Sunday, October 15, 2017

Impulse #88


Running Out of Time

Todd Dezago Writer
Carlo Barberi Penciller
Terry Austin Inker
Janice Chiang Letterer
Tom McCraw Colorist
Digital Chameleon Separator
Joey Cavalieri Editor
Impulse created by Mark Waid and Mike Wieringo

This issue's cover: Bart gets a good reception, thanks to Carlo Barberi and Wayne Faucher. I'm not the biggest fan of this cover. It's a pretty cheap joke presented in a rather vague and boring manner. It's just a crowd of people pointing at three gigantic TVs sitting in an empty void of nothingness. Surely there were more interesting ways to show what this issue is about. Maybe I'm just grumpy because this is the second-to-last issue of Impulse.

Our story begins in the 63rd century, where Carol Bucklen and Meloni Allen have been captured by an alien race called the Doocers and imprisoned on the eighth moon of Korpor and forced to compete in dangerous challenges on a reality TV show. Today's challenge involves them using hover boards to run away from green alien lions. But the hover boards are running out of juice, and Carol and Meloni have been chased to the edge of a cliff. Just when all hope seems lost, Impulse's scout arrives and takes Carol and Meloni up to higher ground. As the scout ties up the lions, he tries to tell Carol that history has been fixed and it's safe for her to come back to the year 2002. But as he's busy, Carol and Meloni mysteriously vanish.


The scout sadly returns home empty-handed and receives a lecture from the real Bart. But "Scouty" (as Bart calls him) explains that it took him a long time to track down Carol and Meloni, and that he needed to come back to recharge. Bart then realizes that Scouty was followed back home, as a spherical time machine suddenly appears, bearing a message that reads: "Come and visit the glamorous and relaxing 63rd century!! You deserve it!! We'll treat you like a king!!" Without much thought, Bart tells Scouty to get in. With even less thought, Scouty jumps into the time machine, eager to start the next adventure. Bart says he meant for Scouty to merge with him, then complains that he even drives himself crazy, as he climbs into the time machine and disappears with a "FWINK!"

Bart arrives in the 63rd century, and it immediately greeted by a large group of grey aliens. They place a collar around his neck that translates their Gungalac to English, and they lead Bart to a huge celebration feast. Bart politely follows them, but he's too surprised by this star treatment to realize anything sinister happening. Until one of the servant robots drops a tray of food and Bart tries to catch all the food with super speed, but finds he's lost his powers. The aliens explain that Bart's collar not only translates languages, but also has the ability to cut off his connection to the Speed Force when the aliens choose. And to make matters worse, Bart will be unable to vibrate out of the collar, even when his powers are turned on.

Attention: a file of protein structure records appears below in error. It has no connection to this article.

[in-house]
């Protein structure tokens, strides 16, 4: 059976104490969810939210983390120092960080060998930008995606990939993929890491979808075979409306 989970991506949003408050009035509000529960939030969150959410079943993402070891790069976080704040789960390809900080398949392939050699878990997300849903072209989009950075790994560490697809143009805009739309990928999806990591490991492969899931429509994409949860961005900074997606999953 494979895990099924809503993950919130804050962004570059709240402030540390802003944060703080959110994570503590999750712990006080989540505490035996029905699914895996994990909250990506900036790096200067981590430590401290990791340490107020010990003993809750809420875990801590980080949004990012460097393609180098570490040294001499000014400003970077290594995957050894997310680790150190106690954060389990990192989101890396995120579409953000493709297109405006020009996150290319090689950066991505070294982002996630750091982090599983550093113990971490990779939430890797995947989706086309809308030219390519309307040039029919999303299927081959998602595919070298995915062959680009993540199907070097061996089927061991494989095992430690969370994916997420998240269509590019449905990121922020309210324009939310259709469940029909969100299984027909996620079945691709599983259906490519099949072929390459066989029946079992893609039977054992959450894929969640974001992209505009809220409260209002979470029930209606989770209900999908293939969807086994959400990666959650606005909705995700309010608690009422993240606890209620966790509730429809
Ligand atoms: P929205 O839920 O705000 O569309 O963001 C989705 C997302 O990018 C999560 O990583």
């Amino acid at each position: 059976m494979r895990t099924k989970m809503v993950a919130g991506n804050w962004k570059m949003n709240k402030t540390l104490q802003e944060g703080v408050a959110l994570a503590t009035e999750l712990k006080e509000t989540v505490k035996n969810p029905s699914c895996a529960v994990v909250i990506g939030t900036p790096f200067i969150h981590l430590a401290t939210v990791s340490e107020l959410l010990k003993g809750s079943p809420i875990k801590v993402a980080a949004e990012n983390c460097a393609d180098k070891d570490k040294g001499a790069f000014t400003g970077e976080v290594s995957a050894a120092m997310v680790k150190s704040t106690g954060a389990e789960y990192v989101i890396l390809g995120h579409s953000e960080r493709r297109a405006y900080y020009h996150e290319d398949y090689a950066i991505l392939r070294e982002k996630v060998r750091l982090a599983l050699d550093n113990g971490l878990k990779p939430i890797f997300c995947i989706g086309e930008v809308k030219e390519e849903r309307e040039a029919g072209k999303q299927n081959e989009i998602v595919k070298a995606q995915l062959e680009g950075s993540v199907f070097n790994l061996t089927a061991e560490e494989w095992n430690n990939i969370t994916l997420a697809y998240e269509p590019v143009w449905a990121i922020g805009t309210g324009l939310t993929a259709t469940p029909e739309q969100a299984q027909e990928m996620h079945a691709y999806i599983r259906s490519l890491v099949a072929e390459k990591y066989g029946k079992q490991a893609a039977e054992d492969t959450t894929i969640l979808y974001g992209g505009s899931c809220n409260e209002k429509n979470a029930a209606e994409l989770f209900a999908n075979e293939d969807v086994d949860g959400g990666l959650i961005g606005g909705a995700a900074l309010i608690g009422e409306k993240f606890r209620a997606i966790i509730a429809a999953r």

Bart is then thrown in his cell, which has a massive video screen as one of the walls. Carol and Meloni appear on the screen, telling Bart that he'll be given a chance to "save" them tomorrow. But Carol gets cut off right when she tries to say that they're being held as slaves. All of this was broadcast to a race of white, fluffy aliens called the Soomars, who are excited that their show has gained a new hero.

We then return to the present day at the Cantele Research Center in Denver, Colorado. Jay and Joan Garrick are meeting with Dr. Lateris, who informs Joan that in order to stop her cancer from spreading, they'll have to perform more surgeries to implant internal combatant devices. Jay is hoping they can find a non-invasive procedure to try, but Joan is tired of the treatments. She says she's had enough and wants to just go back to Keystone City now and spend her last days with her friends and family. Dr. Lateris shouts out, "No! You can't!" before catching himself and saying he strongly recommends that Joan stay in Denver a bit longer so they can run some more tests. Jay, however, starts to grow suspicious.

Back in the 63rd century, Impulse begins his first day on the Doocers' reality show. He is shown an image of Carol chained up and surrounded by bio-mech serpents over the Peril Pits of Xover. Bart's collar turns his powers on, and he circles the moon three times before finally finding Carol 13 seconds later. He easily avoids all the mechanical serpents, but as soon as he reaches Carol's platform, she disappears.

The next six days follow the same pattern. Bart is placed in a new, wacky environment (one is underwater, one is in the Wild West) and each time his mother or girlfriend disappears right before he's able to save them. During another video call with Carol and Meloni, they all lament how even though Bart keeps winning the challenges, the Doocers never deliver them their promised freedom. They realize they're doomed to keep repeating this process as long as the Doocers keep getting good ratings on their show. Bart laments the fact that he hasn't thought up an escape plan yet, but his mom assures him something will turn up.